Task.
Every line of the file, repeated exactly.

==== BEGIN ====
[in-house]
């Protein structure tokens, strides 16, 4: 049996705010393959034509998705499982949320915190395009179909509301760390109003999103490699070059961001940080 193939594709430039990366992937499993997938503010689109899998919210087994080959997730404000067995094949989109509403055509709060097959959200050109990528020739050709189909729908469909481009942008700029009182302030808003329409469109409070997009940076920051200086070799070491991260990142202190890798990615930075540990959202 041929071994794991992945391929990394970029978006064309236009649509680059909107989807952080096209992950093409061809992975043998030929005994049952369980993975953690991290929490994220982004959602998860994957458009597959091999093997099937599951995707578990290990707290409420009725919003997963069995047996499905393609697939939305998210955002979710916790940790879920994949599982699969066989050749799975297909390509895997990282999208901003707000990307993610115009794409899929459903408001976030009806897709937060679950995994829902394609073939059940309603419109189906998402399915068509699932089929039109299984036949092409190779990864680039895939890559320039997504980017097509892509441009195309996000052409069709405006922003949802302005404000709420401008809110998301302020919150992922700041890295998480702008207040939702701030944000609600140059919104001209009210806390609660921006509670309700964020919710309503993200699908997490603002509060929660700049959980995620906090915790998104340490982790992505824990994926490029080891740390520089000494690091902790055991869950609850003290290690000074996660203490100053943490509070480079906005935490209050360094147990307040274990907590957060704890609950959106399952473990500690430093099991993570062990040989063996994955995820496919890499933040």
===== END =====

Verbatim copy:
[in-house]
């Protein structure tokens, strides 16, 4: 049996705010393959034509998705499982949320915190395009179909509301760390109003999103490699070059961001940080 193939594709430039990366992937499993997938503010689109899998919210087994080959997730404000067995094949989109509403055509709060097959959200050109990528020739050709189909729908469909481009942008700029009182302030808003329409469109409070997009940076920051200086070799070491991260990142202190890798990615930075540990959202 041929071994794991992945391929990394970029978006064309236009649509680059909107989807952080096209992950093409061809992975043998030929005994049952369980993975953690991290929490994220982004959602998860994957458009597959091999093997099937599951995707578990290990707290409420009725919003997963069995047996499905393609697939939305998210955002979710916790940790879920994949599982699969066989050749799975297909390509895997990282999208901003707000990307993610115009794409899929459903408001976030009806897709937060679950995994829902394609073939059940309603419109189906998402399915068509699932089929039109299984036949092409190779990864680039895939890559320039997504980017097509892509441009195309996000052409069709405006922003949802302005404000709420401008809110998301302020919150992922700041890295998480702008207040939702701030944000609600140059919104001209009210806390609660921006509670309700964020919710309503993200699908997490603002509060929660700049959980995620906090915790998104340490982790992505824990994926490029080891740390520089000494690091902790055991869950609850003290290690000074996660203490100053943490509070480079906005935490209050360094147990307040274990907590957060704890609950959106399952473990500690430093099991993570062990040989063996994955995820496919890499933040």